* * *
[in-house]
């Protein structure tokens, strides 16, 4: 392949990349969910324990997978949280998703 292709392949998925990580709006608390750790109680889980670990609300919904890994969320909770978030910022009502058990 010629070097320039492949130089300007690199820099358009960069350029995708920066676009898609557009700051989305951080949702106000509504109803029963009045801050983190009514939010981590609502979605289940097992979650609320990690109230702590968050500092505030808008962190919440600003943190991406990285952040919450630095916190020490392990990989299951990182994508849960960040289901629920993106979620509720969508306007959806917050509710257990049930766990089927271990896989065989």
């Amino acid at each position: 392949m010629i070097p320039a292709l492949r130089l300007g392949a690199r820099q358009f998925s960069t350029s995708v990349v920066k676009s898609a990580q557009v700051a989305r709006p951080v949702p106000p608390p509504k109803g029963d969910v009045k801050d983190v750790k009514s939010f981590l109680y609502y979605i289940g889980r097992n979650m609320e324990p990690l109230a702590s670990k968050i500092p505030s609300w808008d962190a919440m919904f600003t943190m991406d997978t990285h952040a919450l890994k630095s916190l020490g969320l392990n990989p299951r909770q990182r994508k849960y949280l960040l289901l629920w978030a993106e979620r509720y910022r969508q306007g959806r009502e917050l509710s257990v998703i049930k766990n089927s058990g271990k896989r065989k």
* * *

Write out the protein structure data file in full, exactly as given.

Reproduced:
[in-house]
């Protein structure tokens, strides 16, 4: 392949990349969910324990997978949280998703 292709392949998925990580709006608390750790109680889980670990609300919904890994969320909770978030910022009502058990 010629070097320039492949130089300007690199820099358009960069350029995708920066676009898609557009700051989305951080949702106000509504109803029963009045801050983190009514939010981590609502979605289940097992979650609320990690109230702590968050500092505030808008962190919440600003943190991406990285952040919450630095916190020490392990990989299951990182994508849960960040289901629920993106979620509720969508306007959806917050509710257990049930766990089927271990896989065989």
């Amino acid at each position: 392949m010629i070097p320039a292709l492949r130089l300007g392949a690199r820099q358009f998925s960069t350029s995708v990349v920066k676009s898609a990580q557009v700051a989305r709006p951080v949702p106000p608390p509504k109803g029963d969910v009045k801050d983190v750790k009514s939010f981590l109680y609502y979605i289940g889980r097992n979650m609320e324990p990690l109230a702590s670990k968050i500092p505030s609300w808008d962190a919440m919904f600003t943190m991406d997978t990285h952040a919450l890994k630095s916190l020490g969320l392990n990989p299951r909770q990182r994508k849960y949280l960040l289901l629920w978030a993106e979620r509720y910022r969508q306007g959806r009502e917050l509710s257990v998703i049930k766990n089927s058990g271990k896989r065989k």